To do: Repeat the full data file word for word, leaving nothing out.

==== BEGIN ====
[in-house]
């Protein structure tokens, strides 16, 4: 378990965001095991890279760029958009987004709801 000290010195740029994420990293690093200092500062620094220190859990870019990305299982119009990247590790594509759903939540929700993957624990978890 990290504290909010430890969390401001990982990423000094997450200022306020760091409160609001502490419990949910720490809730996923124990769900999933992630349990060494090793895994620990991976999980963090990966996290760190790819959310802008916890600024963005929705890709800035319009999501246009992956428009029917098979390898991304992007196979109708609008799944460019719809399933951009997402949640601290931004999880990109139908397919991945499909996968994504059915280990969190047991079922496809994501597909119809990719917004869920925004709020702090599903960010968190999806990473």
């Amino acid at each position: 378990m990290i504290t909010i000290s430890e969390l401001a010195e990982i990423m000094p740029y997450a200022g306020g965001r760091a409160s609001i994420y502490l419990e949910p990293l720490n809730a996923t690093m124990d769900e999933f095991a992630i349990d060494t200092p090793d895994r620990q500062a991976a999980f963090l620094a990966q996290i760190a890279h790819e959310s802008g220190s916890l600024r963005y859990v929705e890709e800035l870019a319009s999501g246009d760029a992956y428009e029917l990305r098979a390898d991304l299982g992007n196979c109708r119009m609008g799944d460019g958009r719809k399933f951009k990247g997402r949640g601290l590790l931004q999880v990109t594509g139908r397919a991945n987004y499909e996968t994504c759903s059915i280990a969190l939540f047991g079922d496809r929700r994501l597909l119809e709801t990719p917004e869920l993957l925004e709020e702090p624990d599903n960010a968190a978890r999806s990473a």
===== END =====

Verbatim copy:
[in-house]
């Protein structure tokens, strides 16, 4: 378990965001095991890279760029958009987004709801 000290010195740029994420990293690093200092500062620094220190859990870019990305299982119009990247590790594509759903939540929700993957624990978890 990290504290909010430890969390401001990982990423000094997450200022306020760091409160609001502490419990949910720490809730996923124990769900999933992630349990060494090793895994620990991976999980963090990966996290760190790819959310802008916890600024963005929705890709800035319009999501246009992956428009029917098979390898991304992007196979109708609008799944460019719809399933951009997402949640601290931004999880990109139908397919991945499909996968994504059915280990969190047991079922496809994501597909119809990719917004869920925004709020702090599903960010968190999806990473």
């Amino acid at each position: 378990m990290i504290t909010i000290s430890e969390l401001a010195e990982i990423m000094p740029y997450a200022g306020g965001r760091a409160s609001i994420y502490l419990e949910p990293l720490n809730a996923t690093m124990d769900e999933f095991a992630i349990d060494t200092p090793d895994r620990q500062a991976a999980f963090l620094a990966q996290i760190a890279h790819e959310s802008g220190s916890l600024r963005y859990v929705e890709e800035l870019a319009s999501g246009d760029a992956y428009e029917l990305r098979a390898d991304l299982g992007n196979c109708r119009m609008g799944d460019g958009r719809k399933f951009k990247g997402r949640g601290l590790l931004q999880v990109t594509g139908r397919a991945n987004y499909e996968t994504c759903s059915i280990a969190l939540f047991g079922d496809r929700r994501l597909l119809e709801t990719p917004e869920l993957l925004e709020e702090p624990d599903n960010a968190a978890r999806s990473a």